For example, the model prayer given by Jesus to the disciples tells us to adore and praise God, acknowledge our subjection to Him, confess our sins, protect us from temptation, sin, and Satan, and ask for our needs to be met (Matthew 6:9-13; see also 1 Chronicles 29:10-19; Psalm 32:2-5; 1 John 1:9; Proverbs 28:13; Philippians 1:3-5; Colossians 1:3). We are told to pray with persistence and faith (Matthew 7:7-11; Luke 18:1-8; Matthew 21:21, 22). We are to address God the Father in our prayers. 

One way to remember a sequence of prayer is the acronym ACTS. A=adoration. C=confession. T=thanksgiving. S=supplication, or requests. Another pattern is to memorize the Lord’s Prayer (Matthew 6:9-13), and then pray through the prayer, but make it personal to you. For example, rather than saying, “Our Father,” say, “My Father”. Another way to learn how to pray is to go through the Psalms, and pray them back to God – only make them personal to you and your situation. The Psalms are David’s prayers.

The physical position of prayer does not matter. You can kneel, stand, be on your face, raise your hands, pray in your car, in bed – it does not matter. Pray as often as you can. Some people pray and have devotions early in the morning, and some pray at noon, and some at night. Some pray all three times. The amount of time does not matter. However, the more you pray, the closer your fellowship with God. 

Remember, it is a personal relationship between you and God. The more you have fellowship, the deeper and more meaningful the relationship. You might want to start with 15 minutes, and then increase the time gradually. Don’t mechanically recite prayers, or just say some words over and over by repetition. You are talking to another person, God, so talk in your own respectful words just like you would to another person. You can pray written prayers, but make sure you know what you are saying, and genuinely mean them from your heart.

You can pray whatever comes to your mind, or be more systematic and make a prayer list. It is a good practice to keep a list, and then go back periodically to see how many prayers God has answered. 

From prayer being vital to Christian growth, I now turn to fellowship. 


1. Christian fellowship is mandatory for Christian growth. People are social beings, created in the image of God and designed to require the friendship, cooperation, support and community of others. Fellowship is woven into the fabric of human existence. People are bound together by an awareness of mutual belonging, shared interests, social and economic interdependence. 

Christians have a unique fellowship: both with the living God of the universe and His children - our brothers and sisters in Christ. If we stop our fellowship from either of these, our spiritual lives will wither (cf. Acts 2:42; Hebrews 10:24, 25).

2. Acts 2:41, 42 gives a good picture of fellowship. Verse 42 says, “And they continued steadfastly in the apostles doctrine and fellowship, and in breaking of bread, and in prayers.” The word “fellowship” means community, association, sharing, friendship - that bond which binds Christians to each other and Christ. It means continuing commitment to one another, a regular ongoing relationship. Fellowship is having common interests, activities, feelings, comradeship - spending time and doing things with others who love Christ. The glue that holds us together is Jesus Christ and His interests.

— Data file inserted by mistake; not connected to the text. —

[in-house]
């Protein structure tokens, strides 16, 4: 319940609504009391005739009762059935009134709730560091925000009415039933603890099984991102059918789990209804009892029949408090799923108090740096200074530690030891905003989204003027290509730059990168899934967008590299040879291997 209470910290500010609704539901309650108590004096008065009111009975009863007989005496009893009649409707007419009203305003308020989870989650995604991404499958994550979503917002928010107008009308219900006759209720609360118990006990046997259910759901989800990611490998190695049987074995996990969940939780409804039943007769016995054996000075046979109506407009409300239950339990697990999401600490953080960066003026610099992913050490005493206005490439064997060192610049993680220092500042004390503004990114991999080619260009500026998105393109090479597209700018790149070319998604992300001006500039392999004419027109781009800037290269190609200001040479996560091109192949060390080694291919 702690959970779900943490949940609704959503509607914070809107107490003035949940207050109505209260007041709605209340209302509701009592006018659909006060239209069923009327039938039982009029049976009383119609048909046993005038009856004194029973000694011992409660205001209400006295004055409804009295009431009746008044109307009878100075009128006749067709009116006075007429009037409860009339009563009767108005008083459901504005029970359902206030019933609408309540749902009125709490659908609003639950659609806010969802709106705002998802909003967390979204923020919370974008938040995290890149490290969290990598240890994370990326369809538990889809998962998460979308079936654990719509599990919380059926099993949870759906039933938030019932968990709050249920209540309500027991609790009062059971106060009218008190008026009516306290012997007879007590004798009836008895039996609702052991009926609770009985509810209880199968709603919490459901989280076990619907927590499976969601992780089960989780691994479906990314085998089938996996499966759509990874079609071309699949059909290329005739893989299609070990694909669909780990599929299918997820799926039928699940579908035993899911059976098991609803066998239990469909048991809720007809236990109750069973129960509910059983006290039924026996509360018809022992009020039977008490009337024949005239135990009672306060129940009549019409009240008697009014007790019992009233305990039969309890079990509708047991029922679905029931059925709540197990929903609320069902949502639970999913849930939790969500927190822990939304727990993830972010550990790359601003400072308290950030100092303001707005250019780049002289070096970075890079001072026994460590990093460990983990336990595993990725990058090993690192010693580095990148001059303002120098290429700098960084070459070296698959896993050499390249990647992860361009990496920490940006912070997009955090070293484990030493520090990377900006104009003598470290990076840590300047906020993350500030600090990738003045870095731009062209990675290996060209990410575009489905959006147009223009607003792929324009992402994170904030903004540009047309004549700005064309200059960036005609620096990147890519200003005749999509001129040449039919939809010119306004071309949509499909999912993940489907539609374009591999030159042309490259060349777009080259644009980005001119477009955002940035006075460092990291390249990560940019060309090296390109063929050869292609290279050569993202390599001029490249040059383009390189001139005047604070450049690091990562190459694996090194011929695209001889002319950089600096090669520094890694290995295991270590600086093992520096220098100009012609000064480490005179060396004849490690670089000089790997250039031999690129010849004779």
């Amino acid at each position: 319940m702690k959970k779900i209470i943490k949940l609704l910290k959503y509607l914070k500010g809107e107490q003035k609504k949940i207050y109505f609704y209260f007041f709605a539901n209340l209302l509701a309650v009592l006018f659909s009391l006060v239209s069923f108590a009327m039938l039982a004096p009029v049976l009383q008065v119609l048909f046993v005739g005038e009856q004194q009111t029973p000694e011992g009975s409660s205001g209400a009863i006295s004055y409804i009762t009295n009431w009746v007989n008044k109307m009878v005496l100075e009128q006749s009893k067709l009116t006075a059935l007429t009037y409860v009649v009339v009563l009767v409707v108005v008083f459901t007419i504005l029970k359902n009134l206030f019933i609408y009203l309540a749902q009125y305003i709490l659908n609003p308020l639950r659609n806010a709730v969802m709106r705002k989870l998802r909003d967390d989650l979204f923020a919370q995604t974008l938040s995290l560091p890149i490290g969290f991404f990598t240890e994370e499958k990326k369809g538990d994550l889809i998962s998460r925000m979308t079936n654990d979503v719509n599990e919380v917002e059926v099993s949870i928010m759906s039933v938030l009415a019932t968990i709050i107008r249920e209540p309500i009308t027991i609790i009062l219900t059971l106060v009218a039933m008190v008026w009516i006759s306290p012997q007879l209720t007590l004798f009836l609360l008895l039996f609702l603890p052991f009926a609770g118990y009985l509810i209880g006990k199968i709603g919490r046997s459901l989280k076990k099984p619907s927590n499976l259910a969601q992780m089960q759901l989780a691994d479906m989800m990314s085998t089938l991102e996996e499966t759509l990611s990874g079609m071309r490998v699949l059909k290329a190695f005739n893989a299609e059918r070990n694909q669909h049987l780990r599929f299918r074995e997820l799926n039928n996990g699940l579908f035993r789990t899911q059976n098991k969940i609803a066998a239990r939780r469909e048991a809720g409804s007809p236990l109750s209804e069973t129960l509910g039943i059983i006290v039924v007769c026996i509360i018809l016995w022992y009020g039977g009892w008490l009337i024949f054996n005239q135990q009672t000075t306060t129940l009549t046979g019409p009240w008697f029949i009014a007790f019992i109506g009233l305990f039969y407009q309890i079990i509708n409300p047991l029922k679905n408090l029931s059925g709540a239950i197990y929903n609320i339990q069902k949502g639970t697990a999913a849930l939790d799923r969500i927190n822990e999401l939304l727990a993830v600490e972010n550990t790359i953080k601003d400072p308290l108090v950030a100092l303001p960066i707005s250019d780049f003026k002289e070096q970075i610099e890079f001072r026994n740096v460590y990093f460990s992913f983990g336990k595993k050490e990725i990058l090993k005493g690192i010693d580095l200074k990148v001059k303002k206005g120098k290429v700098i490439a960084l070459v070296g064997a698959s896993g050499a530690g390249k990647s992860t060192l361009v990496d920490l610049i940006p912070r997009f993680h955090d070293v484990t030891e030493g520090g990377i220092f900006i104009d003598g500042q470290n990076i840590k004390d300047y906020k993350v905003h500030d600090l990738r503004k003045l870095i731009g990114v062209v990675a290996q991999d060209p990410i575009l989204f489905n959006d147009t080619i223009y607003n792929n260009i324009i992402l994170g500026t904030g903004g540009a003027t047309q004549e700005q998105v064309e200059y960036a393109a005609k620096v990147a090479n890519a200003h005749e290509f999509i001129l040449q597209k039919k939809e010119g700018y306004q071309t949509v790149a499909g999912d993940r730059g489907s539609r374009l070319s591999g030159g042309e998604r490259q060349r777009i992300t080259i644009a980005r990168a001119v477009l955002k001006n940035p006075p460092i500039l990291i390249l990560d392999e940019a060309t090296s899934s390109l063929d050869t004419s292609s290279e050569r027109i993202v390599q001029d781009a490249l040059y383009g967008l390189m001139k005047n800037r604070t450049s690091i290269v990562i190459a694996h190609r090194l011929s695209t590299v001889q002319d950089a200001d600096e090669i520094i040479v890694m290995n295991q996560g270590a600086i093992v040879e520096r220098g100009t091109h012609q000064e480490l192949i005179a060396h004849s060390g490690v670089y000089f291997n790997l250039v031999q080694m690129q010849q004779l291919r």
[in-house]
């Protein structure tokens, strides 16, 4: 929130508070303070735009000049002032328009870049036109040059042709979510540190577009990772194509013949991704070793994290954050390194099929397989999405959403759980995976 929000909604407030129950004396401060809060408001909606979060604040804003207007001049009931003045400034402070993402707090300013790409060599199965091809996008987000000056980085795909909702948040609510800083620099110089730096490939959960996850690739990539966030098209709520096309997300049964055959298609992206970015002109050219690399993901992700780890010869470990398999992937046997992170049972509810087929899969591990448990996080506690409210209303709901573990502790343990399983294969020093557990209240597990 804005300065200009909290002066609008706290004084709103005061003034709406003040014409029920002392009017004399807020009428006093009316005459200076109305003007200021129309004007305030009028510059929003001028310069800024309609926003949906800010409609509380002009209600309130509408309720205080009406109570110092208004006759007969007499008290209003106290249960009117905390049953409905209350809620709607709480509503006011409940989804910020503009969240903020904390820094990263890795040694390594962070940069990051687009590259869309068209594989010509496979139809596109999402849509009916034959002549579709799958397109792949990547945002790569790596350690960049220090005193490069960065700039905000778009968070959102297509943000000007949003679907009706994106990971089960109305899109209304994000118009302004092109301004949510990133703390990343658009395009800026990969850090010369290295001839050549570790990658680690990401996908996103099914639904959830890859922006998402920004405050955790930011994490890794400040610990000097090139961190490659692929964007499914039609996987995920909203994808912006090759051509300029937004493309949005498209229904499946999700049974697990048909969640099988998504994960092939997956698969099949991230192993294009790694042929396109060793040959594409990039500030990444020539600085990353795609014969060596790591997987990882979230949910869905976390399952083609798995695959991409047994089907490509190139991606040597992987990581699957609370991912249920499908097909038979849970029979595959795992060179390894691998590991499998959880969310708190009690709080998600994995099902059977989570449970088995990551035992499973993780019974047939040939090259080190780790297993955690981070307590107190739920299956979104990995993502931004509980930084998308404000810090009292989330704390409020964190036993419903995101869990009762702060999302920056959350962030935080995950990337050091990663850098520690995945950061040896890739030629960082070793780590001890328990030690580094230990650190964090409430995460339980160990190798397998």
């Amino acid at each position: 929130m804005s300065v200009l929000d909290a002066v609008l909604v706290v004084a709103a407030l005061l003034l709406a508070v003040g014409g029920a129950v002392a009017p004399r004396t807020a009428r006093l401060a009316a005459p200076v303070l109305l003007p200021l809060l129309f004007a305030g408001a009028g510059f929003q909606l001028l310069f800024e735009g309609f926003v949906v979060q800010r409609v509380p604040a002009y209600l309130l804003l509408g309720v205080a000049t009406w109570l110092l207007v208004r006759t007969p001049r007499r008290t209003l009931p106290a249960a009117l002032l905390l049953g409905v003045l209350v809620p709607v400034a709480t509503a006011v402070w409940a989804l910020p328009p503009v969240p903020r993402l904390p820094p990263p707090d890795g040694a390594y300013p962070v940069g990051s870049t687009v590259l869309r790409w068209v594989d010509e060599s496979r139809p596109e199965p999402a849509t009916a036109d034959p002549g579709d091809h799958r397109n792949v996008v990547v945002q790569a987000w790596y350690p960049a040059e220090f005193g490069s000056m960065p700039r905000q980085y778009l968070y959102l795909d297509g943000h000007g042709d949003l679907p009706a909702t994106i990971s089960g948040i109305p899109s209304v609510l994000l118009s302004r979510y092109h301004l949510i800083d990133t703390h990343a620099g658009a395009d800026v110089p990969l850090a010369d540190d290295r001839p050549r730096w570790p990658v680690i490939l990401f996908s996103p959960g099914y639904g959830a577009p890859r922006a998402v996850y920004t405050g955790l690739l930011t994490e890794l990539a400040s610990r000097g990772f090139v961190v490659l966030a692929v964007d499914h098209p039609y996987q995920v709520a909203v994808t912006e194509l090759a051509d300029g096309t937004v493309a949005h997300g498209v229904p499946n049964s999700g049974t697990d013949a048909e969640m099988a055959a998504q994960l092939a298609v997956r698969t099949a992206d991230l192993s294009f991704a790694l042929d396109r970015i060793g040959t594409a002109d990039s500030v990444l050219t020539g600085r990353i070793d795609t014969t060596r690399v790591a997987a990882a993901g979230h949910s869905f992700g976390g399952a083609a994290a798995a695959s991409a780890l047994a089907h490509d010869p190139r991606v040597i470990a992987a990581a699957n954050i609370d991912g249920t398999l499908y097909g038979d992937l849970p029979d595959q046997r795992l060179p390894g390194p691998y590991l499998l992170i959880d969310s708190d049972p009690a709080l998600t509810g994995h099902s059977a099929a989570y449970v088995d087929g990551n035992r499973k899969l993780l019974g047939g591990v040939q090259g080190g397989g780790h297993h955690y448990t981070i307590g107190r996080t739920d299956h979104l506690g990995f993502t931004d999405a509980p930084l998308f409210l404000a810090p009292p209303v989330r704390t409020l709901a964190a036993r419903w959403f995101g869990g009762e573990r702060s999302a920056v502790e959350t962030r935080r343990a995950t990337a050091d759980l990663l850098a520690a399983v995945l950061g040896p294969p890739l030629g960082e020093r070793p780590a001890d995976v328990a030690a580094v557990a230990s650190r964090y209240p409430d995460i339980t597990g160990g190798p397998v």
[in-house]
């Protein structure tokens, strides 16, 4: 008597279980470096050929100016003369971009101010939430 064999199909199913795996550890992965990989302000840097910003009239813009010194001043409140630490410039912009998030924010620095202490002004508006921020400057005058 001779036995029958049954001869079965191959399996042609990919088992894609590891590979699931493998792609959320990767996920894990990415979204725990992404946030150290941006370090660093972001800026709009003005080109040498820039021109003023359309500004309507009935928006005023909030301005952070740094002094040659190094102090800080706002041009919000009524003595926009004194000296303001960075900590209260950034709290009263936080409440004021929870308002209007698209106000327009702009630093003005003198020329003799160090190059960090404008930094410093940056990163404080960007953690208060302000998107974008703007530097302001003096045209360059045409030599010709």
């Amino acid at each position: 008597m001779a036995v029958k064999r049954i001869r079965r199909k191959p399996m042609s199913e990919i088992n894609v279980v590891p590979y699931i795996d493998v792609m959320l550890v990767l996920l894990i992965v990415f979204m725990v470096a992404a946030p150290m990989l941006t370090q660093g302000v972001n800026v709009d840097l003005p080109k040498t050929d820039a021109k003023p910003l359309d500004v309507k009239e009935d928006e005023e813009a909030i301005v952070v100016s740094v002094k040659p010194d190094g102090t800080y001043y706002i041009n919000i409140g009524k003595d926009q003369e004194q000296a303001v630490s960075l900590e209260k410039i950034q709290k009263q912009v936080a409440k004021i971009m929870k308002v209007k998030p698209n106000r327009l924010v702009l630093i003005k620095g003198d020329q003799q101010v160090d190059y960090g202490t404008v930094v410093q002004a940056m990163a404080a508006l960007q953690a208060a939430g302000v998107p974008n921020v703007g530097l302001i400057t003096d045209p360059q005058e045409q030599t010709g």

3. One dimension of fellowship is with God. We Christians have a privilege not given to anyone else on earth: fellowship with God (1 John 1:3, 6). This is an unbelievable honor and even a duty. Our fellowship with the Father is based on our relationship with Him, our obedience and its experience is joy and happiness. Our fellowship with Christ is in sharing His sufferings, joys and His inheritance (1 Corinthians 1:9; Philippians 3:10; Romans 8:17, 18). 

Our fellowship with the Holy Spirit is living in His presence, companionship, drawing on His help, guidance and empowerment. We have the unparalleled, truly amazing and humbling experience of being the temple and dwelling place of the Holy Spirit (1 Corinthians 12:13; 3:16; 6:19). This experience is shared both by the lowest of commoners and the highest of nobility and royalty.

4. Our fellowship is also with other Christians. It is characterized by common friendship experienced in Christian service, church, small groups, meals, recreation, and Bible studies. It is based on a common Christian knowledge (1 John 1:3). Only true friends of Jesus can be true Christian friends. Our Christian fellowship is a practical, genuine, commitment, and sharing with one another (Acts 2:42; 2 Corinthians 6:14; Romans 15:26; 2 Corinthians 8:4; 9:13; Philippians 1:5). It is a relationship of helping, encouraging, reclaiming backsliders, and being team members in the grand cause of Jesus Christ: getting out the gospel to the ends of the world.